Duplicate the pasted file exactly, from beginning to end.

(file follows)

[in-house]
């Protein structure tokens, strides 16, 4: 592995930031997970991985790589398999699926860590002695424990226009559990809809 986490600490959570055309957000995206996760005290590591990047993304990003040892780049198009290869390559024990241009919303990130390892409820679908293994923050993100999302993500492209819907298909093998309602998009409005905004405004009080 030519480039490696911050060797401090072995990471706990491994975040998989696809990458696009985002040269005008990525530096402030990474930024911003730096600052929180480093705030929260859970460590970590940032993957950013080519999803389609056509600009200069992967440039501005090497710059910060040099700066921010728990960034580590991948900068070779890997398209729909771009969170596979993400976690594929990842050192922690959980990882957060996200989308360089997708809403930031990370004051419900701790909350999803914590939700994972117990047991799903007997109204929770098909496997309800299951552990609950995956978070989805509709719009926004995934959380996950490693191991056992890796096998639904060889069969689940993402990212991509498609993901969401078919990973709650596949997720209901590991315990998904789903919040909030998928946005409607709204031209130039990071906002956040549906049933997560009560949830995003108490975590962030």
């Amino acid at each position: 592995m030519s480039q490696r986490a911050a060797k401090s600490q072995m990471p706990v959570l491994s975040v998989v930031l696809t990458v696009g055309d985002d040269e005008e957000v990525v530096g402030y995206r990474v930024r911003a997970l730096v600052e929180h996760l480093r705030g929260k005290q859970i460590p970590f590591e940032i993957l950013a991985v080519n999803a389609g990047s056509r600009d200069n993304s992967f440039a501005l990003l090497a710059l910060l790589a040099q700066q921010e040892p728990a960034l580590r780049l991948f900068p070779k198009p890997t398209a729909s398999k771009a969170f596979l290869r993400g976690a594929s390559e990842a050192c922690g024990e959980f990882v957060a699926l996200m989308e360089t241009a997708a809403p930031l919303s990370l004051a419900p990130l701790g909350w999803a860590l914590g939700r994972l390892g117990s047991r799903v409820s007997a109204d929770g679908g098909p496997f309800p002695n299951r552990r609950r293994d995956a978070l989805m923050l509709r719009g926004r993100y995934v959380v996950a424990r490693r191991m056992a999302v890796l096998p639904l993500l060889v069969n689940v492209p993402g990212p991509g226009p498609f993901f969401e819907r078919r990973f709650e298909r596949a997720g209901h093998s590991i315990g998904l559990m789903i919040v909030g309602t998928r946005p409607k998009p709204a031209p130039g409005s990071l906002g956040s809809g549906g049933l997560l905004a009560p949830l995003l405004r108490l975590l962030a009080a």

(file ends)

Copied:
[in-house]
């Protein structure tokens, strides 16, 4: 592995930031997970991985790589398999699926860590002695424990226009559990809809 986490600490959570055309957000995206996760005290590591990047993304990003040892780049198009290869390559024990241009919303990130390892409820679908293994923050993100999302993500492209819907298909093998309602998009409005905004405004009080 030519480039490696911050060797401090072995990471706990491994975040998989696809990458696009985002040269005008990525530096402030990474930024911003730096600052929180480093705030929260859970460590970590940032993957950013080519999803389609056509600009200069992967440039501005090497710059910060040099700066921010728990960034580590991948900068070779890997398209729909771009969170596979993400976690594929990842050192922690959980990882957060996200989308360089997708809403930031990370004051419900701790909350999803914590939700994972117990047991799903007997109204929770098909496997309800299951552990609950995956978070989805509709719009926004995934959380996950490693191991056992890796096998639904060889069969689940993402990212991509498609993901969401078919990973709650596949997720209901590991315990998904789903919040909030998928946005409607709204031209130039990071906002956040549906049933997560009560949830995003108490975590962030």
């Amino acid at each position: 592995m030519s480039q490696r986490a911050a060797k401090s600490q072995m990471p706990v959570l491994s975040v998989v930031l696809t990458v696009g055309d985002d040269e005008e957000v990525v530096g402030y995206r990474v930024r911003a997970l730096v600052e929180h996760l480093r705030g929260k005290q859970i460590p970590f590591e940032i993957l950013a991985v080519n999803a389609g990047s056509r600009d200069n993304s992967f440039a501005l990003l090497a710059l910060l790589a040099q700066q921010e040892p728990a960034l580590r780049l991948f900068p070779k198009p890997t398209a729909s398999k771009a969170f596979l290869r993400g976690a594929s390559e990842a050192c922690g024990e959980f990882v957060a699926l996200m989308e360089t241009a997708a809403p930031l919303s990370l004051a419900p990130l701790g909350w999803a860590l914590g939700r994972l390892g117990s047991r799903v409820s007997a109204d929770g679908g098909p496997f309800p002695n299951r552990r609950r293994d995956a978070l989805m923050l509709r719009g926004r993100y995934v959380v996950a424990r490693r191991m056992a999302v890796l096998p639904l993500l060889v069969n689940v492209p993402g990212p991509g226009p498609f993901f969401e819907r078919r990973f709650e298909r596949a997720g209901h093998s590991i315990g998904l559990m789903i919040v909030g309602t998928r946005p409607k998009p709204a031209p130039g409005s990071l906002g956040s809809g549906g049933l997560l905004a009560p949830l995003l405004r108490l975590l962030a009080a």